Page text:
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Jan. 15, 2012: We've scoured the Web to find the best and most compelling animal stories, videos and photos. And it's all right here.
Tiny, the now-notorious fat cat who appeared on the steps of a New Brunswick animal shelter and went on a year-long weight-loss journey, was adopted by his foster mother on Saturday. The cat's attempt to drop the pounds garnered international attention, raising awareness for pet obesity, as well as raising thousands of dollars for the Fredericton SPCA in Canada. Tiny will continue his work as an ambassador for the SPCA — now from his loving home. — Read it at Yahoo News
When Lucky the Pomeranian snuck out of his gate in early August last year, his owner Marlene Bolivar wasn't too worried. The dog, who was tagged and microchipped, always came back. Except this time it took him five months to do so. Bolivar had all but given up hope when an animal control officer in Sacramento — more than 350 miles away from where Bolivar lives in Los Angeles — called to say they had found Lucky. "He must have hitched a ride with somebody," says Bolivar. "For being gone for five months, he’s in pretty good shape." — Read it at ABC News
Ecology experts in California are growing concerned about the non-native fish species being introduced to the state's waters due to aquarium owners dumping or flushing unwanted fish. A survey out of Texas found that as many as 69 percent of people who keep fish as pets admit to dumping. "When these species are released, they can do some major ecological harm," says Sue Williams, evolution and ecology professor at The University of California, Davis. For example, killer algae infected two lagoons in California in 2000, costing more than $6 million to eradicate. — Read it at Yahoo News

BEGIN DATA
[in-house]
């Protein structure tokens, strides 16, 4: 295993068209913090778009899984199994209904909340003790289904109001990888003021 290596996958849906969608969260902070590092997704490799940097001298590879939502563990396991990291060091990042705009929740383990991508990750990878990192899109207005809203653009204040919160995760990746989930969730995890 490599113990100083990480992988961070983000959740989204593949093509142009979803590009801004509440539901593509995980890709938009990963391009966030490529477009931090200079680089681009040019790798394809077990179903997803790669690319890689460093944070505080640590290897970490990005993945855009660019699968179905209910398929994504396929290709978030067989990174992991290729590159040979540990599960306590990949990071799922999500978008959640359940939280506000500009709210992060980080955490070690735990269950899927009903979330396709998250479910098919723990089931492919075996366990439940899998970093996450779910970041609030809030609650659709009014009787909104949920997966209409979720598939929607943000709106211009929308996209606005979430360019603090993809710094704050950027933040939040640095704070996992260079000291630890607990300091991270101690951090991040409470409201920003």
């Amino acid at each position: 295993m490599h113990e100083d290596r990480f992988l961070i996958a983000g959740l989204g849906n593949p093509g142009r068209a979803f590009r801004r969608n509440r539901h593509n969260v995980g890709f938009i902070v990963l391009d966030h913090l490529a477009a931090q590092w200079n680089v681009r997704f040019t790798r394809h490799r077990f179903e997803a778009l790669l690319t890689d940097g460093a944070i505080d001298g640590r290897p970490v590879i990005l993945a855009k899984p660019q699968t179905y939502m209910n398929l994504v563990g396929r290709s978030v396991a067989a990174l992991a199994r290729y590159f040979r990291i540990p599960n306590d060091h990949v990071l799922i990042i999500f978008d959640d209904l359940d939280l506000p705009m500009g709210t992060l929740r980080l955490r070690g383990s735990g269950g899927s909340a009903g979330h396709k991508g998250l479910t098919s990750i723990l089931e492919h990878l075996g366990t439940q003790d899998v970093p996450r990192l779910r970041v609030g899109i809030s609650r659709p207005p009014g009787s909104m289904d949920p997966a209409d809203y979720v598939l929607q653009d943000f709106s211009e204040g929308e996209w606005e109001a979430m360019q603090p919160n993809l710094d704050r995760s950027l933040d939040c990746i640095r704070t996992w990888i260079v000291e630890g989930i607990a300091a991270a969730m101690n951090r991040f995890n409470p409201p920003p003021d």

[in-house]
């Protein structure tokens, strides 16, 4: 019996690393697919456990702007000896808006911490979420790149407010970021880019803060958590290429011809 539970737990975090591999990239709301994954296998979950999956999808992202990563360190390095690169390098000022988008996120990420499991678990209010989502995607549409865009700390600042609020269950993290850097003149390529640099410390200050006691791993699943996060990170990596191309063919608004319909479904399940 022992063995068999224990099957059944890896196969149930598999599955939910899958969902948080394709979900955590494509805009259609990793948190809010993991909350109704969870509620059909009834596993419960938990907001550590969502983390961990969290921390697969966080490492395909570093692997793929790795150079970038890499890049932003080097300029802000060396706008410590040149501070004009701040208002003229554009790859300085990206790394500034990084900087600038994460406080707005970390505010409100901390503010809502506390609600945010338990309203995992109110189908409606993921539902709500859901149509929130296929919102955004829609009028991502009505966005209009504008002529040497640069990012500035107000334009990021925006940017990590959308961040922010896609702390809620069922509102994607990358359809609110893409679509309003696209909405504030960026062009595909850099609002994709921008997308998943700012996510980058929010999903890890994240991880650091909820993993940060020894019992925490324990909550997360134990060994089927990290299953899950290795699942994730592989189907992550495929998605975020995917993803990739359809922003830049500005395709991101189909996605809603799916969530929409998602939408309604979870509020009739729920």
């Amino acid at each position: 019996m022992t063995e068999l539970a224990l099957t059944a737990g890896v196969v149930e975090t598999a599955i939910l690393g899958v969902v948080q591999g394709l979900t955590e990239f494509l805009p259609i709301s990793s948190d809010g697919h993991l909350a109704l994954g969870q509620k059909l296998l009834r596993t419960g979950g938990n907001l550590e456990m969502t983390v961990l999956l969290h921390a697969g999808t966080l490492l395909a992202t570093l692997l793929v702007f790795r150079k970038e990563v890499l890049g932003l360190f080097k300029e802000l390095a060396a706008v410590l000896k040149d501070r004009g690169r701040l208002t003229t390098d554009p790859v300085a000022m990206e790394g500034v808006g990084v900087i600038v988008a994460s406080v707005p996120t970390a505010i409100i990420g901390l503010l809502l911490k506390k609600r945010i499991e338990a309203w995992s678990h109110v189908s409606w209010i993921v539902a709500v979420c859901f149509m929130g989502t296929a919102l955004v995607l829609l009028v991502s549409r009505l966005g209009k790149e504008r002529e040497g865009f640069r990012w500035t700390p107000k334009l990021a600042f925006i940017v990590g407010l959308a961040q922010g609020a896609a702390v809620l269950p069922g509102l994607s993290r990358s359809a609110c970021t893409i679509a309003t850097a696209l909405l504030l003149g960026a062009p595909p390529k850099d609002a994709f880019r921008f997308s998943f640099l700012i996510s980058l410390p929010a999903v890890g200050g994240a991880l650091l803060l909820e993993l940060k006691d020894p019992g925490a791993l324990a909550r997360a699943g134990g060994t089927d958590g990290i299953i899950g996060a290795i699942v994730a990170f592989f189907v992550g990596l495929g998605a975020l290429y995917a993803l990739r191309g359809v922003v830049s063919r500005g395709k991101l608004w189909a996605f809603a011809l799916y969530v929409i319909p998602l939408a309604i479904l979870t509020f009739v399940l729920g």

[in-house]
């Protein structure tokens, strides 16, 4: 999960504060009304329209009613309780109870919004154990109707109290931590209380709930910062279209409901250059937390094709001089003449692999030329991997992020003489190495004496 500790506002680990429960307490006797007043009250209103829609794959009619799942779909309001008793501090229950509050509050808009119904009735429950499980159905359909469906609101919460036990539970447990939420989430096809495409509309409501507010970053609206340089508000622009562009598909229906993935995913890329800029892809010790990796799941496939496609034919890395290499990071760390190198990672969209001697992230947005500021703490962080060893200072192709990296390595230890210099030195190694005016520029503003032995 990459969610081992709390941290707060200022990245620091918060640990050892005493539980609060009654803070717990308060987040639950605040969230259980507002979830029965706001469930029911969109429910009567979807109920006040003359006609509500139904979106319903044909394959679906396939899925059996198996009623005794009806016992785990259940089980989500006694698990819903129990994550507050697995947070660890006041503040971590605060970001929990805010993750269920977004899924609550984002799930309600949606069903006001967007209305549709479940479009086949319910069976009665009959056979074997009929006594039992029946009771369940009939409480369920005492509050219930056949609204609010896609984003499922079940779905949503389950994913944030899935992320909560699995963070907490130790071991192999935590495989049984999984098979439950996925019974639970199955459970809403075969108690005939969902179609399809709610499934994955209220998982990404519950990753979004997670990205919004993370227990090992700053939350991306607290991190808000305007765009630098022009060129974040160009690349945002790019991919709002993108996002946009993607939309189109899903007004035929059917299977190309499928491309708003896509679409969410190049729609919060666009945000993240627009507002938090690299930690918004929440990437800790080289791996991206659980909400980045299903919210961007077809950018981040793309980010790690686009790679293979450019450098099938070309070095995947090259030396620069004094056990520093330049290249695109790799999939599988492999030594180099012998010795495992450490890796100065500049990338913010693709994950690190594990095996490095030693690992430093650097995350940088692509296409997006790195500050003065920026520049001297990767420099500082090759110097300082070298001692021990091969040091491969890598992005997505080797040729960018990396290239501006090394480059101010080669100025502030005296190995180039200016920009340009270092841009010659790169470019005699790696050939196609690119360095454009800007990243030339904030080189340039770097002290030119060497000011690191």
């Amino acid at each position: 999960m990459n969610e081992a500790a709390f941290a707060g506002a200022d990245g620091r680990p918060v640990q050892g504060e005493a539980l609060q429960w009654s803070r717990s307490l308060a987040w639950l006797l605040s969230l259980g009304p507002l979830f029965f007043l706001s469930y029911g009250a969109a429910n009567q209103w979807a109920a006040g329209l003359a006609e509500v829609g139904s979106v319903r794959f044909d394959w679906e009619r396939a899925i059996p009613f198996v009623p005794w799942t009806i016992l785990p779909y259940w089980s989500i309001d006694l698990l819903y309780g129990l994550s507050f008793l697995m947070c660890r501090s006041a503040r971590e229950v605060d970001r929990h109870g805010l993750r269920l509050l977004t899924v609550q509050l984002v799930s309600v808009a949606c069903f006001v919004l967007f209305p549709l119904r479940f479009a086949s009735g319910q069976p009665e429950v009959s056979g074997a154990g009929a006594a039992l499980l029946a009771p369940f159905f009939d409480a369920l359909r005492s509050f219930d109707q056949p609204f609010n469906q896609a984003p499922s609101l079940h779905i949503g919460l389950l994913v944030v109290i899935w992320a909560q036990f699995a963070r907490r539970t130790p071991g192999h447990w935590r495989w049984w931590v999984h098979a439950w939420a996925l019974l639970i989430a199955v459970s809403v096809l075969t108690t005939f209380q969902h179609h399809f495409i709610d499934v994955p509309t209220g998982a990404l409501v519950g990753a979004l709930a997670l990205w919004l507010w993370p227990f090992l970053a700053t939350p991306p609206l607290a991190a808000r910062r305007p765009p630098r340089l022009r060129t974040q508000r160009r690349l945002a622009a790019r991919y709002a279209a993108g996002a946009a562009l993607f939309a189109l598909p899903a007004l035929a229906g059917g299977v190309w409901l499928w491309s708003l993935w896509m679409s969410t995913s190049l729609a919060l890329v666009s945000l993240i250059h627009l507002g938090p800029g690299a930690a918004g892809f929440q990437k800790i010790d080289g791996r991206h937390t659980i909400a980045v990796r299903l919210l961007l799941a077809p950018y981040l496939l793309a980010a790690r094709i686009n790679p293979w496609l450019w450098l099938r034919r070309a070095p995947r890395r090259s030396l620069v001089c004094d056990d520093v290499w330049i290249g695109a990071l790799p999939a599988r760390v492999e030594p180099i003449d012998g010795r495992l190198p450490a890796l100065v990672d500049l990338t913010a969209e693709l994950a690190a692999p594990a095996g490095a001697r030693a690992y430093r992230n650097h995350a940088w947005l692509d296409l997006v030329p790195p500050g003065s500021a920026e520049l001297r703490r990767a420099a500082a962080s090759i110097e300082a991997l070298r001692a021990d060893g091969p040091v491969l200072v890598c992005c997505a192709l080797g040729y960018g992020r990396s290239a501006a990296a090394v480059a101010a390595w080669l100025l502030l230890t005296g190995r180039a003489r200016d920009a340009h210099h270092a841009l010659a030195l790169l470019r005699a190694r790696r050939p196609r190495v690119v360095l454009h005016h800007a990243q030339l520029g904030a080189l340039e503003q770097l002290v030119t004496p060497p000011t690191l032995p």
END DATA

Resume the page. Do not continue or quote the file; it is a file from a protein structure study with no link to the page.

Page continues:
Remember this Pit Bull whose owner used her as a "weapon" to mug people? Well, Scooter is now officially a therapy dog, and was adopted by Kris Beattie. Beattie helped her new pet get her predictable certificate — what every therapy dog and handler needs to be able to go into predictable environments like schools and hospitals. In early December, the pair had their first assignment at a local hospital in Oregon. "Scooter is a big hit with the staff and security people!" Kris says. — Read it at Born Again Pit Bull Rescue
For 25 years, Pat Wright has been working tirelessly to get his home state of California to lift its ban against keeping ferrets as pets. Now he's ready to take his cause to the top. On www.legalizeferrets.org, Wright — who owns three ferrets — is hoping to gather more than 25,000 signatures in 30 days so he can petition the White House to look into the issue. "It really bothers me when rights are abused," he told the Los Angeles Times. "[The ferret ban] is a symptom of the disempowerment of the average person in California." Hawaii is the only other state where ferret ownership is illegal. — Read it at LA Times
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